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The Mass Media

The Mass Media

Boston City Hall considers licensing official merchandise

Dong Woo Im
A student shops in the UMass Boston Bookstore for merchandise. Photo by Dong Woo Im / Mass Media Staff.

The City of Boston could soon join other municipalities such as New York City, London and Pittsburgh with its own official line of merchandise. Boston City Councilor Sharon Durkan filed an order for a future hearing discussing the possibility of licensing official Boston merchandise. [1]

This decision comes in the wake of successful programs in other cities and towns. New York City, the main driver and inspiration behind this idea, reported in 2010 that “annual retail licensing sales exceeded 24 million dollars.” [2]

Across the pond, London sells maps, posters, books and other novelties for a wide variety of age ranges—whether it’s notecard sets with art from the Victorian era, bags and accessories, or stuffed animals and rubber duckies. [3]

Pittsburgh launched its first officially branded merchandise collection just last year. In collaboration with the apparel decorating company CommonWealth Press, Pittsburgh sold its own apparel, mugs, pint glasses and stickers in stores and online. [4]

According to an article from the Advertising Specialty Institute, “Interestingly, sales are coming not just from within Pittsburgh and its immediate environs. That could have something to do with the Pittsburgh diaspora—people with personal/familial roots who live elsewhere in the United States but who have a special place in their hearts for the city and want to show that.” [4]

The success of merchandising sales for other cities shows that Boston can be successful too. However, before the city can see benefits from that success, it needs to consider the costs of such an endeavor and lessons learned from its compatriots.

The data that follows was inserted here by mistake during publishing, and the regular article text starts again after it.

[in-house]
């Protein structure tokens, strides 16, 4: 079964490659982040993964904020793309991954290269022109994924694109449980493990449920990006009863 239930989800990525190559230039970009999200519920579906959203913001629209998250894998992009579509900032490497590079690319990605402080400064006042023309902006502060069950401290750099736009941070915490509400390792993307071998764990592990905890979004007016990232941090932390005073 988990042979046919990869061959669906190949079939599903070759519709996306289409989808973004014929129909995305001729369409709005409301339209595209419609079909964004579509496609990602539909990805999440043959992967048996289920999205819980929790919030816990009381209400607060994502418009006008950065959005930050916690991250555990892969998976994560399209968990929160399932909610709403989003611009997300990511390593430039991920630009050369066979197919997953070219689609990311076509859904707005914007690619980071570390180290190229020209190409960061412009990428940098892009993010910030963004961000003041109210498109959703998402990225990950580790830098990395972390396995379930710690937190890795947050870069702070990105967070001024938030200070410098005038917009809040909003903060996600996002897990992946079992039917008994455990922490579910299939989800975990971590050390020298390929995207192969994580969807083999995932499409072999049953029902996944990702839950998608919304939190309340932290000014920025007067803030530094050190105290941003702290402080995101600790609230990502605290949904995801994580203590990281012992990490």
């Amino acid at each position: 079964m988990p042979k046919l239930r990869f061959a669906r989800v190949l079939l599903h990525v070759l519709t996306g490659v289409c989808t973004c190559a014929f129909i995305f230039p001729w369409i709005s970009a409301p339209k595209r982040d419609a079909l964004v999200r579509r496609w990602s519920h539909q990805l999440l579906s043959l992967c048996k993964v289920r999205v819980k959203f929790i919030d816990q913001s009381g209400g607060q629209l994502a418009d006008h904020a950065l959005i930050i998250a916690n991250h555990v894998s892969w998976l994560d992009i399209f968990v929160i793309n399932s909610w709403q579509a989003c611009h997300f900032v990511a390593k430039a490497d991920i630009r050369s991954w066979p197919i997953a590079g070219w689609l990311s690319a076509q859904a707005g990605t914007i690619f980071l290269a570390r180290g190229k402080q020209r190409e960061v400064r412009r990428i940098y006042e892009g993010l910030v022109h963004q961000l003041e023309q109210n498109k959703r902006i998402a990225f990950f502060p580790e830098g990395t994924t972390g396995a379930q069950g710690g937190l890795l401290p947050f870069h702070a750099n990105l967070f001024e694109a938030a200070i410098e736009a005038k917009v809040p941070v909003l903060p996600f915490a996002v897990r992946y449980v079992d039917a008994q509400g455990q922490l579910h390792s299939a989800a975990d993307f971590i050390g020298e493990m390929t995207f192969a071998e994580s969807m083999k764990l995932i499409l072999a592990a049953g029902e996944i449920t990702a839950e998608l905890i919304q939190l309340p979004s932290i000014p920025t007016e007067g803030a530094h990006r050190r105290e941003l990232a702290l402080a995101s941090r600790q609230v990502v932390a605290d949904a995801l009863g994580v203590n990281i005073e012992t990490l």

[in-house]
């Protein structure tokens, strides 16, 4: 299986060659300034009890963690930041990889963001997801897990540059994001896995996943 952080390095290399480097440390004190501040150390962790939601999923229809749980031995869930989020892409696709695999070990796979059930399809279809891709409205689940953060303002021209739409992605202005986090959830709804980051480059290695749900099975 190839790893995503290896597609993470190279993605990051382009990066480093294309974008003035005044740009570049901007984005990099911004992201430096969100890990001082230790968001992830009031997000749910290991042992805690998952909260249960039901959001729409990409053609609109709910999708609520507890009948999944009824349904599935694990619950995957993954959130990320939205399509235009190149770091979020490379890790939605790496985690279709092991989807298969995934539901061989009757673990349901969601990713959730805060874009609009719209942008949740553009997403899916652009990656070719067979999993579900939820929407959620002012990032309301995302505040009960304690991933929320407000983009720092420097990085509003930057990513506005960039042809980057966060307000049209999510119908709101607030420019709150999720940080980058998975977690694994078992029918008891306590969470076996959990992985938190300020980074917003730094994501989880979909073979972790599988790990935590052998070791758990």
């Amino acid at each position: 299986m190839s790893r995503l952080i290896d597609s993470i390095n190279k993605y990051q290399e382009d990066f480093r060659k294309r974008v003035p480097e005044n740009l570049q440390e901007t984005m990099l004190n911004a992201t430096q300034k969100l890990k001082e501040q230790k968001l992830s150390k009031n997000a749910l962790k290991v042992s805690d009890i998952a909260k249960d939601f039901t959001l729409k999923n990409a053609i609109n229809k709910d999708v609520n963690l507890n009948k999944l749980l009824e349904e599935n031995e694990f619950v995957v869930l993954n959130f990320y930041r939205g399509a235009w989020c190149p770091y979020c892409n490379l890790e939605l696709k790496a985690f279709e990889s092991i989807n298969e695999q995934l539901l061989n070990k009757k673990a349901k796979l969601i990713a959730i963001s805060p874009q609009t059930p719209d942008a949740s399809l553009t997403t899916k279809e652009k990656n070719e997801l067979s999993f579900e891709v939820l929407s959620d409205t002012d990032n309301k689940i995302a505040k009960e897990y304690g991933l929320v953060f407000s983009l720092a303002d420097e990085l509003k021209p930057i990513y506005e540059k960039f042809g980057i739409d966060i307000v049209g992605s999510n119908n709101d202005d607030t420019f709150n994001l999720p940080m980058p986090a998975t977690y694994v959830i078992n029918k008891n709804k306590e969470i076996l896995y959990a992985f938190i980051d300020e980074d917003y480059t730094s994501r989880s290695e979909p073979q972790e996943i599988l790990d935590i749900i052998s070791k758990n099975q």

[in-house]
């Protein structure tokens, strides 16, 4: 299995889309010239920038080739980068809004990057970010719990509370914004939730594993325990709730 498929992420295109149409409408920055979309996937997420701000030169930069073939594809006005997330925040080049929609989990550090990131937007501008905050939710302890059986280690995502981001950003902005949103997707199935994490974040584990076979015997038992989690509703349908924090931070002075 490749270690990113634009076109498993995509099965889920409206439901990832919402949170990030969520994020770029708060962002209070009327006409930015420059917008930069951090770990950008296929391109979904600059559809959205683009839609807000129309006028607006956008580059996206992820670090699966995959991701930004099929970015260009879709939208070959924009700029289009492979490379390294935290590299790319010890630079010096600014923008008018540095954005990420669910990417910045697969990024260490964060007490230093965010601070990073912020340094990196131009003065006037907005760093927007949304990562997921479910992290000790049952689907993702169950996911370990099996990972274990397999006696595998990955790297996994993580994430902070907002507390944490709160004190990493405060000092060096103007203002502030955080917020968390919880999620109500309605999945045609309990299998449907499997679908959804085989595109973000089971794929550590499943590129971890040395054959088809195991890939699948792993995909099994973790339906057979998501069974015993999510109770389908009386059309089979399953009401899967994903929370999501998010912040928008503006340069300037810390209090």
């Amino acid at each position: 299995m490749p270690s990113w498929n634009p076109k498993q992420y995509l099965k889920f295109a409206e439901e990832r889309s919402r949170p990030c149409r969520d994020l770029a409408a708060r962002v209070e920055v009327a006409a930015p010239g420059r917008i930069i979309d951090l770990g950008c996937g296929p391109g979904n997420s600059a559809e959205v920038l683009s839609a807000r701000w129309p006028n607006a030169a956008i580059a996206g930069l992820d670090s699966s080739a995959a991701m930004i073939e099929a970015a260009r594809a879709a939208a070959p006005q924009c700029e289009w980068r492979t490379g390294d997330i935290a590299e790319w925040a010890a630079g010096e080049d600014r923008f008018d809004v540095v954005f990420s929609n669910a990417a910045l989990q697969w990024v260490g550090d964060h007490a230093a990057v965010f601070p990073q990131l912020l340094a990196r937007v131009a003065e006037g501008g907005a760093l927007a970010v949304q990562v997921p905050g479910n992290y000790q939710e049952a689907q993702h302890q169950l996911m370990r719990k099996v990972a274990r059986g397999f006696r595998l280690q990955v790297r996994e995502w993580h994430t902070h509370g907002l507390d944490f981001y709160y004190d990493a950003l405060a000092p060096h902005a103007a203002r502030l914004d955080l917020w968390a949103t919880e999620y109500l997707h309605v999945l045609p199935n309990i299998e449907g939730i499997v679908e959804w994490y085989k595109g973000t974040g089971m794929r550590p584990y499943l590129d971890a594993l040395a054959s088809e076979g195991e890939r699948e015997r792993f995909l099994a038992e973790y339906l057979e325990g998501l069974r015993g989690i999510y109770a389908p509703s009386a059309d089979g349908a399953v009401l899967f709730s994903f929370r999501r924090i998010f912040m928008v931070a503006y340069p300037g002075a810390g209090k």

New York City, whose example Boston is following, said in the same government report—where the city made 24 million from sales—that it only saw that success “after several years of legal fees outweighing revenues.” New York City had to send out “600 cease and desist letters to infringers and settled infringement cases of several hundred thousand dollars.” [2]

Moreover, when considering local companies and businesses to partner with for merchandise, “several well known companies appeared interested in the City’s trademarks early on in the process. However, after becoming uncomfortable in the drawn out process, they dropped out of the competition.”

As a result, New York City decided to create “a new process that will allow more freedom and flexibility to offer licensing rights on a broader scale. This process is key to the ongoing success of the program.”

Without the help of local companies, businesses and designers, the prospective Boston City merchandise collection cannot succeed, so the city should make the process to include them as easy as available. 

Greater Boston Chamber of Commerce CEO Jim Rooney says he supports the idea for official city merchandise as long as small businesses are part of the conversation. In an article for NBC Boston, Rooney said, “that they are, in fact, able to benefit from something like this, and that maybe it doesn’t intrude on things that they are already doing.” [5]

Boston has not licensed an official merchandise line for years, and in that absence, there are many created by independent sellers. Without punishing these businesses too much and spending costly legal fees, Boston may opt to instead distinguish official merchandise with “officially licensed hang tags and holographic decals” like the city of New York did after 2010. [2] 

  1. https://boston.legistar.com/LegislationDetail.aspx?ID=6512891&GUID=E78D44B4-1041-45F2-BA2B-A9F447C2B8A7&Options=ID|Text|&Search=merchandise
  2. https://www.nyc.gov/assets/globalpartners/downloads/pdf/NYC_Tourism%20Marketing_CMLP.pdf
  3. https://shop.cityoflondon.gov.uk/
  4. https://members.asicentral.com/news/newsletters/promogram/july-2023/creating-pittsburgh-s-first-ever-official-branded-merch-collection/
  5. https://www.nbcboston.com/news/local/city-leaders-consider-plan-to-license-boston-merchandise/3281450/
About the Contributor
Dong Woo Im, Photographer